If you're headed to college this fall, or you're already there, you may find money incredibly tight and wonder how to save money in college. Between books, tuition, and all the stuff that makes campus life worthwhile, it's easy to get off your financial track. We have some ideas for you.

college university graduate diploma piggy bank money
Image source: Getty Images.

Fifteen money-saving tips

Fifteen ways to save money in college

1 - 4

1. Map out your courses ahead of time with your advisor so you're not taking more classes than necessary. You'll save on books, housing, tuition, and so much more.

2. Take summer classes and graduate early. Again, you'll see significant savings in rental housing, plus a lot of other daily expenses.

3. Consider community college for your general education requirements. Even if you only take an extra course each semester or do your summer school at community college, it can help you save a lot. Just make sure your courses will transfer.

4. Save money on textbooks. They're a huge college expense, but choosing used books, leasing textbooks, or even asking professors which books on the booklist are optional can save a bundle.

5 - 8

5. If you live on campus, choose an unlimited meal plan and take full advantage. Be sure to grab packaged snacks while you're there for times when the dining halls are closed.

6. Take advantage of campus services since you're paying for them anyway. Even commuter students can save money by using the campus gym, school printers, and other resources that are part of their tuition and fees.

7. Trade your car for a bike. If you can, choose a bike over a car during school. Insurance, gas, maintenance, and parking add up fast.

8. Carpool if you must drive. A lot of commuter students have a pretty long commute. If that's you, you can save gas and have more time to study if you carpool with other students. Just be sure to share the driving, or you'll soon be on your own.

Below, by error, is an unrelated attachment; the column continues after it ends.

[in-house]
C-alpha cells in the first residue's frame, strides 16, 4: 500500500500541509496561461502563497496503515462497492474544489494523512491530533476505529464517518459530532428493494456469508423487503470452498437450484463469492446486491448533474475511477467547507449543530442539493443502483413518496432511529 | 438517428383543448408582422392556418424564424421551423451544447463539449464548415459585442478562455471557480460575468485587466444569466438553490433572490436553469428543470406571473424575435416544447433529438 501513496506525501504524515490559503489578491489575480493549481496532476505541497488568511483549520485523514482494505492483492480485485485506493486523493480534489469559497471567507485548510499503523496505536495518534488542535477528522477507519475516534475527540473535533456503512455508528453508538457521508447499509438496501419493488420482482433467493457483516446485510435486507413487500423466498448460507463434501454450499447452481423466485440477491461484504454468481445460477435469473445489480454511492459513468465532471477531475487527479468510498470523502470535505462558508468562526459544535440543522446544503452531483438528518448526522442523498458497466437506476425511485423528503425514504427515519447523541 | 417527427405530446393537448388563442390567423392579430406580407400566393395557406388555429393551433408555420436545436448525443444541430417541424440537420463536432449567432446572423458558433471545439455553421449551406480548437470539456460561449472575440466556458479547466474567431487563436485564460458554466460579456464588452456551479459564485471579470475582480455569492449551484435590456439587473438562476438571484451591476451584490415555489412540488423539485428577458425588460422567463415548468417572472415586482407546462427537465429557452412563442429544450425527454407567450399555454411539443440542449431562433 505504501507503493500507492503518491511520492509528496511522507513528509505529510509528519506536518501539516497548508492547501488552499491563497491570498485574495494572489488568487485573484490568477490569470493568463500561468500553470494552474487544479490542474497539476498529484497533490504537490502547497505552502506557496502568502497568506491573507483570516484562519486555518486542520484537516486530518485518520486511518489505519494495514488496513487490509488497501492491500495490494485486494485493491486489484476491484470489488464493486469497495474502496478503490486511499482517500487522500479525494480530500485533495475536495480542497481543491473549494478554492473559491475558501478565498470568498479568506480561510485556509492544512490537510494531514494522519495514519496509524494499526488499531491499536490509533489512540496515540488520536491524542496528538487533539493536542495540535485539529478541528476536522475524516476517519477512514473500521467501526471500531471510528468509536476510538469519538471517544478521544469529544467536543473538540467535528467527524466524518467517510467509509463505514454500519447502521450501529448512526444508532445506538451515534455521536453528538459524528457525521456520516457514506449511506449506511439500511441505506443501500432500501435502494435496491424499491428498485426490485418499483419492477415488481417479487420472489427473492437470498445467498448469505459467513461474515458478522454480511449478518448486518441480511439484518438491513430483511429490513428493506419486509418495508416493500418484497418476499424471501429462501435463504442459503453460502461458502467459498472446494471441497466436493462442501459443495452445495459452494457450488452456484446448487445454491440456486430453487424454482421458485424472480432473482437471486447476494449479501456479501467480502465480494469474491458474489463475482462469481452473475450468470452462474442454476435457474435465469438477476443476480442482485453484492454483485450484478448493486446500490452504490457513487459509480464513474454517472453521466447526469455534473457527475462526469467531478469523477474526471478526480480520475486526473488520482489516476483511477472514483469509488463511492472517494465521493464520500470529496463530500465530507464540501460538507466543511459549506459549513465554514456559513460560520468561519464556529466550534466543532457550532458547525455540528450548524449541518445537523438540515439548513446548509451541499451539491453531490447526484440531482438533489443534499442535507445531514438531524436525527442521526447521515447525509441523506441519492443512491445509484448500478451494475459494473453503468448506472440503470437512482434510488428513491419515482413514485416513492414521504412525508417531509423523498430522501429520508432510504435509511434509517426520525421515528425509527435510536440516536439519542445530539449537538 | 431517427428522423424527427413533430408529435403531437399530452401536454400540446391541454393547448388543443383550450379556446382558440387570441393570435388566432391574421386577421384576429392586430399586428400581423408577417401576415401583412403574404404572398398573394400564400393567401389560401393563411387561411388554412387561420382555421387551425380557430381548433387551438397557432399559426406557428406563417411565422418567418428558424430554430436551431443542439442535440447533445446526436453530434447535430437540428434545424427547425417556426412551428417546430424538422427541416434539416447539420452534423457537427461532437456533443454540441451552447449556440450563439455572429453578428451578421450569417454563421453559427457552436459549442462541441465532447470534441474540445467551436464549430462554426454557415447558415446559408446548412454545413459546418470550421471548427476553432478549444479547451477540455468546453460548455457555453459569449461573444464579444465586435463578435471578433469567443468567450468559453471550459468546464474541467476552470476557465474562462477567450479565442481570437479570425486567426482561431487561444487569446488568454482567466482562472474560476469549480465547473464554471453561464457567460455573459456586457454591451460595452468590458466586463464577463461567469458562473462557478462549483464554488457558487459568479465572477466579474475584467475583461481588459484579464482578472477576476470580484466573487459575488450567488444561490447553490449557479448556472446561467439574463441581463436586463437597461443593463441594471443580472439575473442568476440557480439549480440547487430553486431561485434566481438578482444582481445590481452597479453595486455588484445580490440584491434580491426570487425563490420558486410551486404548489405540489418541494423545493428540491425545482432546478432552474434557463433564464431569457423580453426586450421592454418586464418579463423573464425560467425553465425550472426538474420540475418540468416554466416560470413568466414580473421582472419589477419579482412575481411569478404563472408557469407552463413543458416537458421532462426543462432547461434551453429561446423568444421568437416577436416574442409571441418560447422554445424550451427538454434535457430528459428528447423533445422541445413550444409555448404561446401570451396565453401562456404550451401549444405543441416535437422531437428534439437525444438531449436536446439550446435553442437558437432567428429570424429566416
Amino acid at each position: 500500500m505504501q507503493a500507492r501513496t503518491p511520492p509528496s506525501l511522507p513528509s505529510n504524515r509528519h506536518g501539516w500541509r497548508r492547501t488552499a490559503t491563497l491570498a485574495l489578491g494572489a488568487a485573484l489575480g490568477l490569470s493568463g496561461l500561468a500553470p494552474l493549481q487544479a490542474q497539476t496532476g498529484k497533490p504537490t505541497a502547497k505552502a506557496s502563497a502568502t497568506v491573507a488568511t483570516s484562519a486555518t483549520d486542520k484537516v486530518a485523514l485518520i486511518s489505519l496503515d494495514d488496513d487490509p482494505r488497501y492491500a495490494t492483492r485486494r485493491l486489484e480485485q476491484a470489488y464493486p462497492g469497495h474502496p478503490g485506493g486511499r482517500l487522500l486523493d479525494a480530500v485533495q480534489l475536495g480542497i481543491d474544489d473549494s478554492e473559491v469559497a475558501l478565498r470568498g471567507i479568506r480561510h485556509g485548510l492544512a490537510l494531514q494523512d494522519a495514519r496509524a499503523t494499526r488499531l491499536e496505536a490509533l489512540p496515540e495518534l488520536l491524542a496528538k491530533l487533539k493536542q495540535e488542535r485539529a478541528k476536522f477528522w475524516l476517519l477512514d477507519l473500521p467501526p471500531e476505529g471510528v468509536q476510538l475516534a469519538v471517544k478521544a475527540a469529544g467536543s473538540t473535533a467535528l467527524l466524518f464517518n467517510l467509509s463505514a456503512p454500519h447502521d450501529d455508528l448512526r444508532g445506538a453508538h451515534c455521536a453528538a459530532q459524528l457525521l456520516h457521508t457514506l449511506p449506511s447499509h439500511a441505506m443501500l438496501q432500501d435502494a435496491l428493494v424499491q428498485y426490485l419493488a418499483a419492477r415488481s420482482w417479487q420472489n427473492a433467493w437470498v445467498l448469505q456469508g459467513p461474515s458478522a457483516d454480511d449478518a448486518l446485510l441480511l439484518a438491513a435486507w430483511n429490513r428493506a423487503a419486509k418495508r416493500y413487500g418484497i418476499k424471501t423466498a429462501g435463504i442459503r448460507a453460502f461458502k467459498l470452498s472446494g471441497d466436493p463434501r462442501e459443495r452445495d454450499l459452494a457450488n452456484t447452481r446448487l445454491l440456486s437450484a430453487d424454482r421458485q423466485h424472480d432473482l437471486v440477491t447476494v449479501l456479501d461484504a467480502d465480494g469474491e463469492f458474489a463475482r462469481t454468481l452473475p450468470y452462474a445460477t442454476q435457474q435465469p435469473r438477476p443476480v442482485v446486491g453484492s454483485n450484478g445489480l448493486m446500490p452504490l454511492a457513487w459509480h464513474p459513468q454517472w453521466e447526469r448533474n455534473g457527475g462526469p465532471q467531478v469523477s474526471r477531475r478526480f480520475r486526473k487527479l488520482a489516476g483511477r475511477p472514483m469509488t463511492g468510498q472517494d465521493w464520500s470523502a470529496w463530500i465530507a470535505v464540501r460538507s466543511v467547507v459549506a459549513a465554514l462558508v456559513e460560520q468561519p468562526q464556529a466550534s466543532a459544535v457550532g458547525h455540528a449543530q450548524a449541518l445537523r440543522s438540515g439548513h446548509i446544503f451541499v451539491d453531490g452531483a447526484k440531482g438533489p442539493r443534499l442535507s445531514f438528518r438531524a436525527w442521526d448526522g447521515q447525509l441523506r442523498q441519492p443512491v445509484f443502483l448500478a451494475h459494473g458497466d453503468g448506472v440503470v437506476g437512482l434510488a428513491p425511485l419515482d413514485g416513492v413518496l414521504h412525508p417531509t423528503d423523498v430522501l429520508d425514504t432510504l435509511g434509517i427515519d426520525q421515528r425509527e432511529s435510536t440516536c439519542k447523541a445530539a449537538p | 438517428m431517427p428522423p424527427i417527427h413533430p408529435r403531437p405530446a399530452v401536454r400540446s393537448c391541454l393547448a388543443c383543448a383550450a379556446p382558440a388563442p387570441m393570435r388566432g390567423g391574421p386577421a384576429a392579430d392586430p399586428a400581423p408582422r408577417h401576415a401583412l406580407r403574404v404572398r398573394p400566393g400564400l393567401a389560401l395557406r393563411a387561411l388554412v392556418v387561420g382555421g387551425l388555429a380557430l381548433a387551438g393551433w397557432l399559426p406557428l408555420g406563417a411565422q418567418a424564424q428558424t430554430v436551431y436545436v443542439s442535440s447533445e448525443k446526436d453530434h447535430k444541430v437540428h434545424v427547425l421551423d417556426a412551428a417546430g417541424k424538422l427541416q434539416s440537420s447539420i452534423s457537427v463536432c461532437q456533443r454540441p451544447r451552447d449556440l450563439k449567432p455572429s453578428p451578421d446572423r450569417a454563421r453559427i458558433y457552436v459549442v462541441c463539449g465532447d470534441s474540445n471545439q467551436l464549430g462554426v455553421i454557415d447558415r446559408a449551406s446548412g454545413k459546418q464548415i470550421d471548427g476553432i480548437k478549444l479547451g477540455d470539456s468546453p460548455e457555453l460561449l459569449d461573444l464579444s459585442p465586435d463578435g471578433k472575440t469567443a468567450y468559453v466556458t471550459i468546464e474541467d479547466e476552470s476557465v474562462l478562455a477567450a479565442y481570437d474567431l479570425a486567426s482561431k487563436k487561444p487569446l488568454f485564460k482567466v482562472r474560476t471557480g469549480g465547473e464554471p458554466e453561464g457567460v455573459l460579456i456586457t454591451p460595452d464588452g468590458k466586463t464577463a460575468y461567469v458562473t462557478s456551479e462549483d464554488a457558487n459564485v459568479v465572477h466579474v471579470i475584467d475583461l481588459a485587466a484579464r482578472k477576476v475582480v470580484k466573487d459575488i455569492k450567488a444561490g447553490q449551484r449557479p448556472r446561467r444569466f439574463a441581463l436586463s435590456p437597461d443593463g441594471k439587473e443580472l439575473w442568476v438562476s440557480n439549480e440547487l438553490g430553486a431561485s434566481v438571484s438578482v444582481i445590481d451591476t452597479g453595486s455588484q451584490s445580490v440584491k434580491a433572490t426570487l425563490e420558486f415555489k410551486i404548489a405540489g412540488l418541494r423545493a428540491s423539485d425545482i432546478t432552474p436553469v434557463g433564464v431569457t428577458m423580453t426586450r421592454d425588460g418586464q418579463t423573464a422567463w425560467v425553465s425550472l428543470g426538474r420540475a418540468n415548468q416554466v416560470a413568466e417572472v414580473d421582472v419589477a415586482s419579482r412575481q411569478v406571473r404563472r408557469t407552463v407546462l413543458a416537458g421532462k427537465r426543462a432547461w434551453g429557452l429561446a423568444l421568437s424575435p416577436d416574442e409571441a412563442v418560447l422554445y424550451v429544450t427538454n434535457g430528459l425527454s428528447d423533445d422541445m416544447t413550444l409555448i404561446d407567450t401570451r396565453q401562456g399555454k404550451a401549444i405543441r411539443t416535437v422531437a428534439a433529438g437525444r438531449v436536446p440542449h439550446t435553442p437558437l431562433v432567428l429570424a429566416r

9 - 12

9. Make a monthly budget and track your spending. While obvious, it's important to know where your money is going if you want to carve out more savings.

10. Understand the fees on your bank accounts and switch to student accounts if necessary. Student accounts are often fee-free or offer other benefits.

Savings Account

A savings account is an account that earns interest with a financial institution.

11. Scope out student discounts and take advantage of them all. Although it's ideal not to spend anything extra while at school, movie night calls to us all, and you might as well not pay full price.

12. Check your subscriptions and cancel what you're not using. You'll find that school keeps you pretty busy, so make sure you're not paying for subscriptions that are going unused such as streaming services. Those accounts can often be placed on hold for a while, so you can get back to them in the summer.

13 - 15

13. Invest in goods that are built to last. Don't buy the cheap sheets at Target just because they're cheap; buy the mid-range ones that will last for years.

14. Be honest with your friends about your budget. Saying "no" is hard, but it's important to stay in control of your finances and not give in to peer pressure. Everyone's financial picture is different.